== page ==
The Kayak Fishing 101 website is dedicated to helping the beginning kayak angler, and one of the questions that some new Wavewalk anglers ask themselves is “Do I need to outfit my W with a seat?” By seat they mean an additional seating device on top of the W saddle-seat. Typically, such thoughts about ‘upgrading’ revolve around a swivel seat “bass boat style”, or something more simple.
There is no such need in reality, unless you want to sit much higher in a position that’s intermediary between sitting and standing, but since outfitting a kayak for fishing is a lot of fun, beginning anglers are sometimes motivated to overdo things.
There is no point in discussing in detail all the possibilities for outfitting a Wavewalk TM fishing kayak with an extra seat , but if the reader is interested in getting more information on this subject, and who knows – maybe some inspiration, they can find dozens of kayak seat articles and reviews on the Wavewalk website »
The battery for the motor is located in the front, between the hull tips, in special wooden box I made. More about motorized kayak fishing >
I’ve had the kayak out a number of times now and am dialing in my photography setup. I found that splaying the tripod across the top of the cockpit is much better than having the legs inside. This way, I have more room for my own legs and cargo and I can slide in nice and close to the camera. I added some hooks to the inside so that I can keep the tripod nice and secure given the weight and expense of the photo gear. I can control the kayak and casually paddle while facing the camera with ease. I just lay the paddle across my legs while shooting which works well. If I have a long distance to cover and don’t want to take the setup down, I’ll turn the other way to avoid striking the tripod while paddling more aggressively.
Things are working out well! I’ve got some great photos of herons and pelicans already – much better than the past years of trying to get close by foot.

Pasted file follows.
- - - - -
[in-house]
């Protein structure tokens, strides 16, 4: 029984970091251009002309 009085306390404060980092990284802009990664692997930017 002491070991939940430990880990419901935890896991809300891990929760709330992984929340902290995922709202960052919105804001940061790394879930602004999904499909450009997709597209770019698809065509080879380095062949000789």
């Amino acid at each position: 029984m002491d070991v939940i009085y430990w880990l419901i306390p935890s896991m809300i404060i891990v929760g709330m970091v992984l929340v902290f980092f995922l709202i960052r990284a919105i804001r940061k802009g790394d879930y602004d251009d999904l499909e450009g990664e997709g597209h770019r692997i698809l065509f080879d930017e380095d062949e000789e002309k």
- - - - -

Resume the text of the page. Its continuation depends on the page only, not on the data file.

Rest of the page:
More about rigging your fishing kayak >
In my never ending quest to simplify and diversify using my Wavewalk kayak, I just added a cable anchoring system.
I first assembled the pulley arrangement as per Jeff McGovern’s video in the rigging section of the W website (which had both the top and bottom sections of the cord at the pulleys spaced outside the carrying handles), but experienced problems with the cord coming off the pulley when moved forward or backward. So I repositioned the pulleys as shown so that the top cord passes to the inside of the carrying handle while the bottom cord passes to its outside.
This seems to work OK but I’ll give it a good test over the next week when the water around here clears after Debbie did her thing. If a problem persists, I’ll replace the plastic pulleys with the small metal ones that have built in shields to keep the cord from slipping off.
By doubling up on the anchor line as shown I can let out about 10 feet (which works well 90% of the time on the flats here), but can also easily convert it into a single 20 foot line when needed.
Of course, I also still have the option of my 6-foot metal clip fish stringer to anchor while fishing in a foot or two of water using the ropes installed through holes drilled in the top rim of the W.
Hopefully, I’ll get out later this week after the water clears. It was chocolate brown and full of grass and weeds when I checked it out over the weekend.
More about rigging your fishing kayak >
We keep talking about turning the wave walker into a robot..autonomous surface vehicle..so I don’t have to drive!…haven’t done it yet but will let you know when we do. We have lots of robotic underwater vehicles here so on the surface is easy.
Hope all is well with you and you are having a good summer.
Note this kayak is outfitted with two motor mounts – The one in the front serves for mounting scientific gear
Wide wheel cart for transporting the heavily loaded kayak over long distances on sandy beaches
More fishing kayak articles >>